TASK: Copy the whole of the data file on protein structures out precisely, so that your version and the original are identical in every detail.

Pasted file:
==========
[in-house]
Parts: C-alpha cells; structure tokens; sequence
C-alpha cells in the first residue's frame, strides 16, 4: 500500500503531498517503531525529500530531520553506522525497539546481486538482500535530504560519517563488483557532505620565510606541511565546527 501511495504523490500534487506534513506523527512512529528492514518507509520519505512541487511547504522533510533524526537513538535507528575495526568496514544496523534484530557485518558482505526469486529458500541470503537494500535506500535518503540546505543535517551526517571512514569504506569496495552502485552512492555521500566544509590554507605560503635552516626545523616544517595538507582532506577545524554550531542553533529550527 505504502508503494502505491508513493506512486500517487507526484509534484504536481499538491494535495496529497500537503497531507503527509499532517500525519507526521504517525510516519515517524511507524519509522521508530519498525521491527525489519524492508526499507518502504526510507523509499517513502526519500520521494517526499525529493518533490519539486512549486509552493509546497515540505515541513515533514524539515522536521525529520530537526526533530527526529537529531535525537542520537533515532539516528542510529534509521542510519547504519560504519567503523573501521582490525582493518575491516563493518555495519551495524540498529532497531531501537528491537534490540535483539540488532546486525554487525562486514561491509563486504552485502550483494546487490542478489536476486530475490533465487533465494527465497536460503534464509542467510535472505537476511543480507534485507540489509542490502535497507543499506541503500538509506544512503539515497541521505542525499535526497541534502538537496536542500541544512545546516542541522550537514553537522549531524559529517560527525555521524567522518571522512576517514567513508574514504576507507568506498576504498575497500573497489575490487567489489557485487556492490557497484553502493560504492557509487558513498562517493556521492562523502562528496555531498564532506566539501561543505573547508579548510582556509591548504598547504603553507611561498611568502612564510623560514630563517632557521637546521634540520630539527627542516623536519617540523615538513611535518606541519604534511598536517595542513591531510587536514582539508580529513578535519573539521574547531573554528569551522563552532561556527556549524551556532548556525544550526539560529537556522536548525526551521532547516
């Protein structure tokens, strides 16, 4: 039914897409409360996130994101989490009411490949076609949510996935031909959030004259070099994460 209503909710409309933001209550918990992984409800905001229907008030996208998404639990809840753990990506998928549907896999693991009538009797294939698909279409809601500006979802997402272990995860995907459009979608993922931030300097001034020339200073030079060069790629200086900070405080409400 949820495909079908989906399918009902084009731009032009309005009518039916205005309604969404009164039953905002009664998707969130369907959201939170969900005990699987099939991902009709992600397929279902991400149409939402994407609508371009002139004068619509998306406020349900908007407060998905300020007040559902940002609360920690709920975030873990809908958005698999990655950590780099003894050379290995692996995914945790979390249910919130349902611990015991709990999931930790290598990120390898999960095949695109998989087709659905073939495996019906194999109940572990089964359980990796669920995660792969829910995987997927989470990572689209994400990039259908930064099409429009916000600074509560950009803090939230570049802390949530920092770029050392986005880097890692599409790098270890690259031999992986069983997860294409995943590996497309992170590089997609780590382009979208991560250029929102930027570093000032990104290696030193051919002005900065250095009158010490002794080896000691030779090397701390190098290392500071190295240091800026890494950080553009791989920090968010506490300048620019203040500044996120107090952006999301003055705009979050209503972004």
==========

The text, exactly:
[in-house]
Parts: C-alpha cells; structure tokens; sequence
C-alpha cells in the first residue's frame, strides 16, 4: 500500500503531498517503531525529500530531520553506522525497539546481486538482500535530504560519517563488483557532505620565510606541511565546527 501511495504523490500534487506534513506523527512512529528492514518507509520519505512541487511547504522533510533524526537513538535507528575495526568496514544496523534484530557485518558482505526469486529458500541470503537494500535506500535518503540546505543535517551526517571512514569504506569496495552502485552512492555521500566544509590554507605560503635552516626545523616544517595538507582532506577545524554550531542553533529550527 505504502508503494502505491508513493506512486500517487507526484509534484504536481499538491494535495496529497500537503497531507503527509499532517500525519507526521504517525510516519515517524511507524519509522521508530519498525521491527525489519524492508526499507518502504526510507523509499517513502526519500520521494517526499525529493518533490519539486512549486509552493509546497515540505515541513515533514524539515522536521525529520530537526526533530527526529537529531535525537542520537533515532539516528542510529534509521542510519547504519560504519567503523573501521582490525582493518575491516563493518555495519551495524540498529532497531531501537528491537534490540535483539540488532546486525554487525562486514561491509563486504552485502550483494546487490542478489536476486530475490533465487533465494527465497536460503534464509542467510535472505537476511543480507534485507540489509542490502535497507543499506541503500538509506544512503539515497541521505542525499535526497541534502538537496536542500541544512545546516542541522550537514553537522549531524559529517560527525555521524567522518571522512576517514567513508574514504576507507568506498576504498575497500573497489575490487567489489557485487556492490557497484553502493560504492557509487558513498562517493556521492562523502562528496555531498564532506566539501561543505573547508579548510582556509591548504598547504603553507611561498611568502612564510623560514630563517632557521637546521634540520630539527627542516623536519617540523615538513611535518606541519604534511598536517595542513591531510587536514582539508580529513578535519573539521574547531573554528569551522563552532561556527556549524551556532548556525544550526539560529537556522536548525526551521532547516
């Protein structure tokens, strides 16, 4: 039914897409409360996130994101989490009411490949076609949510996935031909959030004259070099994460 209503909710409309933001209550918990992984409800905001229907008030996208998404639990809840753990990506998928549907896999693991009538009797294939698909279409809601500006979802997402272990995860995907459009979608993922931030300097001034020339200073030079060069790629200086900070405080409400 949820495909079908989906399918009902084009731009032009309005009518039916205005309604969404009164039953905002009664998707969130369907959201939170969900005990699987099939991902009709992600397929279902991400149409939402994407609508371009002139004068619509998306406020349900908007407060998905300020007040559902940002609360920690709920975030873990809908958005698999990655950590780099003894050379290995692996995914945790979390249910919130349902611990015991709990999931930790290598990120390898999960095949695109998989087709659905073939495996019906194999109940572990089964359980990796669920995660792969829910995987997927989470990572689209994400990039259908930064099409429009916000600074509560950009803090939230570049802390949530920092770029050392986005880097890692599409790098270890690259031999992986069983997860294409995943590996497309992170590089997609780590382009979208991560250029929102930027570093000032990104290696030193051919002005900065250095009158010490002794080896000691030779090397701390190098290392500071190295240091800026890494950080553009791989920090968010506490300048620019203040500044996120107090952006999301003055705009979050209503972004």